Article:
Not sure exactly where this fits in the Late Reviewer catalogue, but movie fans everywhere know how central New York City has been to cinema over the years so it felt like an obvious little feature to coincide with my recent visit.
We walked half the length of Manhattan to find this on the hottest day of the year (something like 33 degrees Celsius), and ended up asking the doorman of a fancy restaurant about a block away after struggling to work out its location from a map. There was a steady stream of visitors and fellow film geeks having their pictures taken in front of the iconic location, and though we sadly didn’t get to see inside the place, there was a fantastic little pub called Walker’s just across the road serving nice, cold beer on a very hot day.
Moulin Rouge at the Al Hirschfeld Theatre
I remember seeing this at the cinema and being blown away by the visual and aural spectacle of it all. Can’t say I’ve revisited it much since (though it is on the Late Review pile, and I thought of it recently while watching Across The Universe), but Mrs Late Reviewer and I were determined to take in a show so this seemed like a good shout.
The theatre itself seats around 1,400 (but feels cosy), was built in 1924 and featured artwork in the foyer of performers who’d been on stage there in the past including Frank Langella and James Stewart…
Also, while it’s not far from Times Square and Broadway, it’s far closer to a strip club and people with mental health or drug issues, which seems pretty appropriate for the show currently running there.
I felt there were some interesting and sensible changes to the story, though a Lautrec/Satine backstory felt a little forced. The staging was superb though, the costumes left bugger all to the imagination, and the cast’s voices were all incredible. Like the Back To The Future stage show, it captured the spirit of the film it was based around, but unlike BTTF it didn’t feature any original songs – fair enough, considering the film is in itself a sort of jukebox musical.
It did, however, update the playlist to include dozens more songs which have hit the charts since Baz Luhrmann’s movie burst onto screens (hello, Postal Service’s Such Great Heights and OutKast’s So Fresh, So Clean!), and crowbar in a few which have become meme-worthy in the last two decades… well, one at least. Yes, Never Gonna Give You Up makes a (very) brief appearance.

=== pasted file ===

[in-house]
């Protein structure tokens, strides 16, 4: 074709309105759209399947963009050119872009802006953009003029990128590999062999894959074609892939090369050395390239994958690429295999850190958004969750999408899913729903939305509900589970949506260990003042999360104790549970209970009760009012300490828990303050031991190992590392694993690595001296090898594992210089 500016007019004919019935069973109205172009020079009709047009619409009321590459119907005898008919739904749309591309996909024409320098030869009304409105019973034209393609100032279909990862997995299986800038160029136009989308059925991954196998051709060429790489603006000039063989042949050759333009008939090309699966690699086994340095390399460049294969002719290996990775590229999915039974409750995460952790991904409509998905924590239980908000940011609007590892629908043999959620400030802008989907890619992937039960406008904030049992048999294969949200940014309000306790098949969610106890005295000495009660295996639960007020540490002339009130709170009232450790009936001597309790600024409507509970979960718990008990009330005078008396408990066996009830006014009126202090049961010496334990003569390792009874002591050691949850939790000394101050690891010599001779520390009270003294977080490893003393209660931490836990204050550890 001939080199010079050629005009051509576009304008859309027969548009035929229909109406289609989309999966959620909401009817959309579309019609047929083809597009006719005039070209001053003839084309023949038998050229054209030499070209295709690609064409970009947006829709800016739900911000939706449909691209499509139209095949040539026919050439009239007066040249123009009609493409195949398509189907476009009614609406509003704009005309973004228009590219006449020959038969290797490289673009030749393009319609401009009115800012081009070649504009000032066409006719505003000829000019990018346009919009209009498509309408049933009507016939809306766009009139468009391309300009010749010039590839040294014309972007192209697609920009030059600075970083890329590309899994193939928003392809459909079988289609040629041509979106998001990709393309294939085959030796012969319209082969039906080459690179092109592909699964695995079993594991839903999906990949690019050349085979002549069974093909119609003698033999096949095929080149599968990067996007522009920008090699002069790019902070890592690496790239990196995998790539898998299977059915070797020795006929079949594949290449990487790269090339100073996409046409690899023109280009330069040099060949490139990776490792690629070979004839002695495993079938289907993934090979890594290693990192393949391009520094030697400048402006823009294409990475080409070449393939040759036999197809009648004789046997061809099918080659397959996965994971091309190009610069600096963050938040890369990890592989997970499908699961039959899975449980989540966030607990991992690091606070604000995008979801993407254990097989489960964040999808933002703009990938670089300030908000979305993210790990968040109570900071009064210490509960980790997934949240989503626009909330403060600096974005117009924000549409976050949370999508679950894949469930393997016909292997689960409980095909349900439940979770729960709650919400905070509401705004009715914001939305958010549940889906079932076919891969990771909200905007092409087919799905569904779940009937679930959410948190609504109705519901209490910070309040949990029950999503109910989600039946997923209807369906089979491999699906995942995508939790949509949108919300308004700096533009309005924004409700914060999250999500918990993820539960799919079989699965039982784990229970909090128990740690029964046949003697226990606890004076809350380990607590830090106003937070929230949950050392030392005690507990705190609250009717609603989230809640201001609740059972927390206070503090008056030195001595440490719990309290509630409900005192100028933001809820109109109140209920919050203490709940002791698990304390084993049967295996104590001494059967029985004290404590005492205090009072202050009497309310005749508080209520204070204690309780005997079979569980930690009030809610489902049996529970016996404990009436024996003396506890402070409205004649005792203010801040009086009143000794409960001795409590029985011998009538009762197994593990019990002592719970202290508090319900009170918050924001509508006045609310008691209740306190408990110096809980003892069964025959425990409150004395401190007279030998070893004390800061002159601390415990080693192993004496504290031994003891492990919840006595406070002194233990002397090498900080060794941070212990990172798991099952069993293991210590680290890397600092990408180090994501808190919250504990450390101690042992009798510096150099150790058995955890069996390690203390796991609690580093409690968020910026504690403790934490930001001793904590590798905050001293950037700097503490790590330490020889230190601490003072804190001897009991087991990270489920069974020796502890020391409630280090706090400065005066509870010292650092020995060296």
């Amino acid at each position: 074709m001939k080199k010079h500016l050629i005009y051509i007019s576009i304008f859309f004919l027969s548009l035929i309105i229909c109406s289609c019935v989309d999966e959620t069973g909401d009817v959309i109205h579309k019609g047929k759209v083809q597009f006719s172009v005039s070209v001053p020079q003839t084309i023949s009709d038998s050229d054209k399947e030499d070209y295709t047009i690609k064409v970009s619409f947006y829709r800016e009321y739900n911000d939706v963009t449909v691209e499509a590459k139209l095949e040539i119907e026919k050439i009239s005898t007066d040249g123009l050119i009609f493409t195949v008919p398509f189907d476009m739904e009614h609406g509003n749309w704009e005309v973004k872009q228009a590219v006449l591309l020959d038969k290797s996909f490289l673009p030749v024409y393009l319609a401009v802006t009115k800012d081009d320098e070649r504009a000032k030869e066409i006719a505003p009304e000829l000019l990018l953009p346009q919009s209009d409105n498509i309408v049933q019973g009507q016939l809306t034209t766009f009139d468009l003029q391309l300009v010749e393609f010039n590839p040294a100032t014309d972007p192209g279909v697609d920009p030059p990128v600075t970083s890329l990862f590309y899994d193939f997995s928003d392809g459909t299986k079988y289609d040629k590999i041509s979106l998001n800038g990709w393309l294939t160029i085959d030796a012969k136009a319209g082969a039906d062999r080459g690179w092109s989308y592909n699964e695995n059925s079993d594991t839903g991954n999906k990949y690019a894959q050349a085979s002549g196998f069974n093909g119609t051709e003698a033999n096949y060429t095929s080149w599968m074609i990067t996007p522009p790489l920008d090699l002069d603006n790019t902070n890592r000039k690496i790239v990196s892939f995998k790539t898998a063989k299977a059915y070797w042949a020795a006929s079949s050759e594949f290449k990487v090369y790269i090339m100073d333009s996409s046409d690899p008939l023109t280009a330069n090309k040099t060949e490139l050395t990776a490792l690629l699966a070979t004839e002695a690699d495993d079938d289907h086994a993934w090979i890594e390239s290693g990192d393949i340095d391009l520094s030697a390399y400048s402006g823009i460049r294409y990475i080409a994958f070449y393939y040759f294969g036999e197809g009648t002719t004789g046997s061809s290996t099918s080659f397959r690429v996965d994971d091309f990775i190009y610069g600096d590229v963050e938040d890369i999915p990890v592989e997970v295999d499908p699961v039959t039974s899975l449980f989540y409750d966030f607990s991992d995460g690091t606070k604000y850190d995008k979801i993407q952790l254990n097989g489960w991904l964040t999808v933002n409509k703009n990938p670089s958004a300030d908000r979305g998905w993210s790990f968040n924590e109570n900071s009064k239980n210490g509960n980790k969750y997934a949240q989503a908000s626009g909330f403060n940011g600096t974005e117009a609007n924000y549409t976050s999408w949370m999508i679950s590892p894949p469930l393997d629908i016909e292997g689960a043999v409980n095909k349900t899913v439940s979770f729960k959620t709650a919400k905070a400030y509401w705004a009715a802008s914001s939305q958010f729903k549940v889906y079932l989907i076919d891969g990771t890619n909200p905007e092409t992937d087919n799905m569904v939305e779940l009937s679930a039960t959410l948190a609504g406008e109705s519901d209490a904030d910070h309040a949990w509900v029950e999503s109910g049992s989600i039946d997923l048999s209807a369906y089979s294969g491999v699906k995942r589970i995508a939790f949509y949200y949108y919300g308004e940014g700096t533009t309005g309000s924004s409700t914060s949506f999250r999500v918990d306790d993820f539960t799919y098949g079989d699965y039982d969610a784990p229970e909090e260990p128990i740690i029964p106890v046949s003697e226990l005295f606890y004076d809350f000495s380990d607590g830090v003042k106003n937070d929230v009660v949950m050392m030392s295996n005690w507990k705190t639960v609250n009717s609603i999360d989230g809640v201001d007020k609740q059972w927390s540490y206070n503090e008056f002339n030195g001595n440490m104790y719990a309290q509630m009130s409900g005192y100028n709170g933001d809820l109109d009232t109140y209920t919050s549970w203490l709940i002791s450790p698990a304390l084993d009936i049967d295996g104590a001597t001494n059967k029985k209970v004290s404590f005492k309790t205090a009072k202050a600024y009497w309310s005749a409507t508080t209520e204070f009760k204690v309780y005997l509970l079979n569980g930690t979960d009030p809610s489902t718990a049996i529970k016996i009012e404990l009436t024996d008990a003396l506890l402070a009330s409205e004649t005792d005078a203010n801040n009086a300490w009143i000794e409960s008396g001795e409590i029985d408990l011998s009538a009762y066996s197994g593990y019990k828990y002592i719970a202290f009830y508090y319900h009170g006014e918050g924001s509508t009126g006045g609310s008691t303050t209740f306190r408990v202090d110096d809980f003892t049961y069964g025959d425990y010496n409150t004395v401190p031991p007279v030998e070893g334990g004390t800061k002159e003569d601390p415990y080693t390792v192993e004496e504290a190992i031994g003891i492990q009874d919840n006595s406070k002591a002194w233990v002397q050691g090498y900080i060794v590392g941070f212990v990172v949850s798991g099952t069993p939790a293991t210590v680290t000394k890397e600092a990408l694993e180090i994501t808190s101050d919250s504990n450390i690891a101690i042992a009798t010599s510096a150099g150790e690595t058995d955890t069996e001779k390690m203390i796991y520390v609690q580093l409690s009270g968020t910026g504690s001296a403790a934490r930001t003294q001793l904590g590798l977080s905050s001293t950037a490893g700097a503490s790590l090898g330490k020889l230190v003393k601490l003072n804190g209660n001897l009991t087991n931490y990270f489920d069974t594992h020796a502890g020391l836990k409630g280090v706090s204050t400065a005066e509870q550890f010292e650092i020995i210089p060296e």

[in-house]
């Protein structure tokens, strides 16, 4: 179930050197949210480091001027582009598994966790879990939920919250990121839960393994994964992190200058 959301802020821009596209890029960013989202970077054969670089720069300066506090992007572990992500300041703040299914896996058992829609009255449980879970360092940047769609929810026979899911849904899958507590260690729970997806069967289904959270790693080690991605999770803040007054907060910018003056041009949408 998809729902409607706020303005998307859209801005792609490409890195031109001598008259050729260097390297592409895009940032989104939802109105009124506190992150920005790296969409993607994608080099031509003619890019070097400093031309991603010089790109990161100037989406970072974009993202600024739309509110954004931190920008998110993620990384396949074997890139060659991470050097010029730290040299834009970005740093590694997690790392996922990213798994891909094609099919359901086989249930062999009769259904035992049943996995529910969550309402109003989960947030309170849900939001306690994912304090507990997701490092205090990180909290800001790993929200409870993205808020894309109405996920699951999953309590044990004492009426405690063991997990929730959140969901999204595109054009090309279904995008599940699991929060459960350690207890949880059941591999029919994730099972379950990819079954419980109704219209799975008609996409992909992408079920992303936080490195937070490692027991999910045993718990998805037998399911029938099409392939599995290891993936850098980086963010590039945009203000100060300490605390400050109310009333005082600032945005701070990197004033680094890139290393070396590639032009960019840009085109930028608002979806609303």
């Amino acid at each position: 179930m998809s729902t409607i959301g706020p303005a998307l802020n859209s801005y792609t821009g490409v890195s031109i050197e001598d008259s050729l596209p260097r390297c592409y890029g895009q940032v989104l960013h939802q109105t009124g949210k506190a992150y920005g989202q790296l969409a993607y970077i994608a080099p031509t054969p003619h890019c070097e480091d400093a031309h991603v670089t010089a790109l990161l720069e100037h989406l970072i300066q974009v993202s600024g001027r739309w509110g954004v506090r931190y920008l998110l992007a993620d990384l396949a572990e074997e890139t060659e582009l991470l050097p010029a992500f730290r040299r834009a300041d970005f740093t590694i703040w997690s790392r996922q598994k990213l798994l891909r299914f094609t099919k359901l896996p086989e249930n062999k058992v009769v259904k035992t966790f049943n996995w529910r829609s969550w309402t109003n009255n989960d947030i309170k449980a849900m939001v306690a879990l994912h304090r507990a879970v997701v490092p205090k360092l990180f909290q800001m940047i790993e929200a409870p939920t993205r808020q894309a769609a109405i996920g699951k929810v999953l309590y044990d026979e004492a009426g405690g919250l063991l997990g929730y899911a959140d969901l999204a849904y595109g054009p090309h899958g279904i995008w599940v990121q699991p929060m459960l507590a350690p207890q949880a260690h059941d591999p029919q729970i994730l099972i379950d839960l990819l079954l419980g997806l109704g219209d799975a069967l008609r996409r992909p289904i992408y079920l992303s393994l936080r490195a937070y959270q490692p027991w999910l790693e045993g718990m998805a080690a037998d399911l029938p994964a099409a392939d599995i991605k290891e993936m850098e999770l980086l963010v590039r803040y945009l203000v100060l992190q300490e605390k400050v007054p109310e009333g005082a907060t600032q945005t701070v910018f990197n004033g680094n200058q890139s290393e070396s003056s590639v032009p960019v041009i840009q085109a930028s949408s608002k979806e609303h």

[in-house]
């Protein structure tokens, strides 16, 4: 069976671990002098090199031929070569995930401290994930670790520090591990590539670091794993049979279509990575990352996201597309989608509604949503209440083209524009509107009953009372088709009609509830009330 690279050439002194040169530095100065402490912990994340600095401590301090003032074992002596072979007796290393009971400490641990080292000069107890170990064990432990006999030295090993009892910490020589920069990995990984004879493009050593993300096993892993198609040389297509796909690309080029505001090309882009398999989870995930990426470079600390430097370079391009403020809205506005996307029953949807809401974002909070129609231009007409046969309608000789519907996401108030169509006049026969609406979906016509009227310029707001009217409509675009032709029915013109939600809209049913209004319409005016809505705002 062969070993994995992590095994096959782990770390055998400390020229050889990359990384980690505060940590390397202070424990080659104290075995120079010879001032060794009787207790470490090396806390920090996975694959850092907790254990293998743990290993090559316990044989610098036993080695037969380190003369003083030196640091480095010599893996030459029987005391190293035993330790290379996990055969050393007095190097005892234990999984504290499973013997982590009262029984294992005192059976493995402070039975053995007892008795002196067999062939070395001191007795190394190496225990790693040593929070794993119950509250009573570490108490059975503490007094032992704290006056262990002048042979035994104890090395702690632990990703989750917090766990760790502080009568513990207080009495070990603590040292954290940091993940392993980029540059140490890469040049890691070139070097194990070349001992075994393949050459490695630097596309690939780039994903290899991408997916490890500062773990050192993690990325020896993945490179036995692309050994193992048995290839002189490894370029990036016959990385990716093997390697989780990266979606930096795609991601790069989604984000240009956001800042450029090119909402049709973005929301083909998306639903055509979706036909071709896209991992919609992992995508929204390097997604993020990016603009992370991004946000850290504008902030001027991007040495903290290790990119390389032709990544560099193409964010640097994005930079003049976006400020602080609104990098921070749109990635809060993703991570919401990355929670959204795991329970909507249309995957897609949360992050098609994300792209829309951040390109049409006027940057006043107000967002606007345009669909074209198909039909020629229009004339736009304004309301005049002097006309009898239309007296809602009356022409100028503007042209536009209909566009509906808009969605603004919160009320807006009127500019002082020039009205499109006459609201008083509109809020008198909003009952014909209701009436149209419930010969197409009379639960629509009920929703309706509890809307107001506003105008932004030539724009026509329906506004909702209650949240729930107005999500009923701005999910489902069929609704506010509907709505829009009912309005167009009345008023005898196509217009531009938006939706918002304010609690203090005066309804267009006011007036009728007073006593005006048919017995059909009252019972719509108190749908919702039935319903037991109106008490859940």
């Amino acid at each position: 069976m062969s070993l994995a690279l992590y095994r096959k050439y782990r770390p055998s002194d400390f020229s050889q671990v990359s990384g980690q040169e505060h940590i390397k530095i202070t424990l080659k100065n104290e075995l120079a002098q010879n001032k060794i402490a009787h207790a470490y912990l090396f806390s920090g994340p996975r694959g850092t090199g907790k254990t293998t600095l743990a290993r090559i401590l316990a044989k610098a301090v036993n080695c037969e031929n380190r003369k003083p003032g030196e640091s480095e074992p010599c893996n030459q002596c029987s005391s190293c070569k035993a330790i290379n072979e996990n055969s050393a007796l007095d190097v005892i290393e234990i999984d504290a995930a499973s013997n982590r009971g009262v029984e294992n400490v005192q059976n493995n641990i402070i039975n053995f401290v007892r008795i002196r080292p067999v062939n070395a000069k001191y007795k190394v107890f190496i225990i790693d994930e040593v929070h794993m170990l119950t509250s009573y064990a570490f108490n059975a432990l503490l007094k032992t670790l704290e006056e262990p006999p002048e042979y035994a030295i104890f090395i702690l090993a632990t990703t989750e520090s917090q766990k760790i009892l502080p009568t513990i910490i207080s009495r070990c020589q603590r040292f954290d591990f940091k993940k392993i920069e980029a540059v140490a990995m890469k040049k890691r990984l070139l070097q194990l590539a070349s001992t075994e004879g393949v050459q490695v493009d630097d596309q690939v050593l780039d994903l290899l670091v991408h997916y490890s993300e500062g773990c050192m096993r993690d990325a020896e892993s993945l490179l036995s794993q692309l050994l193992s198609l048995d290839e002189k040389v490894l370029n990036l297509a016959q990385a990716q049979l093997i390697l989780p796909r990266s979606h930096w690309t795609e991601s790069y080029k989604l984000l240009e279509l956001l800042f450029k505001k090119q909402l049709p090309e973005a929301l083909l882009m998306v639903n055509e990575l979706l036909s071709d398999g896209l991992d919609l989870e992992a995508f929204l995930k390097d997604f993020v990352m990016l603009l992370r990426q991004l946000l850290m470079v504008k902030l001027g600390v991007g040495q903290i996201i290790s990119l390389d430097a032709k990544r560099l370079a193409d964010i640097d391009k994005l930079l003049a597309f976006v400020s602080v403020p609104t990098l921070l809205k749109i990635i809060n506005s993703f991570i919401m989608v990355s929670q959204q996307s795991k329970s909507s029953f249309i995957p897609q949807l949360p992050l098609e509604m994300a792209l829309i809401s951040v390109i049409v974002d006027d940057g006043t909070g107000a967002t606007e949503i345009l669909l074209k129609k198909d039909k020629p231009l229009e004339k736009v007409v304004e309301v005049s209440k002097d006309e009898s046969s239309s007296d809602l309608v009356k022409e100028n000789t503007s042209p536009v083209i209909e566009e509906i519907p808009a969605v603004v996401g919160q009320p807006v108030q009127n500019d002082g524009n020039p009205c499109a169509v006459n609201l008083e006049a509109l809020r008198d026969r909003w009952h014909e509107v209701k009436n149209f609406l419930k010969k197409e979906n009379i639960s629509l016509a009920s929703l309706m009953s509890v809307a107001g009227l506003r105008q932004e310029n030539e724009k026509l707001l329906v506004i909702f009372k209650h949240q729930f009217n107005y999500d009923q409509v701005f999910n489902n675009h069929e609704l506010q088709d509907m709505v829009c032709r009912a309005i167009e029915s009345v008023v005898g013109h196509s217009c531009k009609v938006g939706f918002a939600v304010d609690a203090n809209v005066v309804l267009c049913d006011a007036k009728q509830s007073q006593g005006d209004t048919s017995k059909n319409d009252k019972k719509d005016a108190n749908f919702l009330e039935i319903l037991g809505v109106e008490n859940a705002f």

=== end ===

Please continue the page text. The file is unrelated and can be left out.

Yes, it’s a bit of a karaoke show (though the audience never took to singing), but it was good fun, brilliantly produced, and really captured the spirit of the movie.
On a side note – I’ve never seen a film or stage show with an American audience, so while I expected some hooting and hollering (it’s that kind of show, I imagine it’d be very popular with hen parties), I didn’t expect the crowd to roar the place down from the opening of Lady Marmalade. Not a criticism, it added to the fun… but I’ll forever be curious as to what the crowd would’ve been like if we’d been unable to get tickets and gone to see Top Gun: Maverick at the cinema round the corner from our hotel.
Empire State Building
I don’t care how big your ape is, it’s not surviving a fall from the top of this building.
I’ve always been fascinated by American television, so was delighted to see it’s still as mad as it’s always been.
South Park showing at 9am? Sure, why not.
The Departed screening at 11pm? Yep, but heavily edited and dubbed so no swearword worse than “shit” can be heard. Tired as I was, I had to watch a bunch of that because it was hilarious – especially considering 75% of Marky Mark’s dialogue is made up of swearing.
Anyhow, now I’m back and more or less over my jetlag I’m hoping to get back into revisiting some dusty old discs. If you’ve read this far, thanks, and please take a little look at some of the other sections of the site – or get in touch about writing something yourself!
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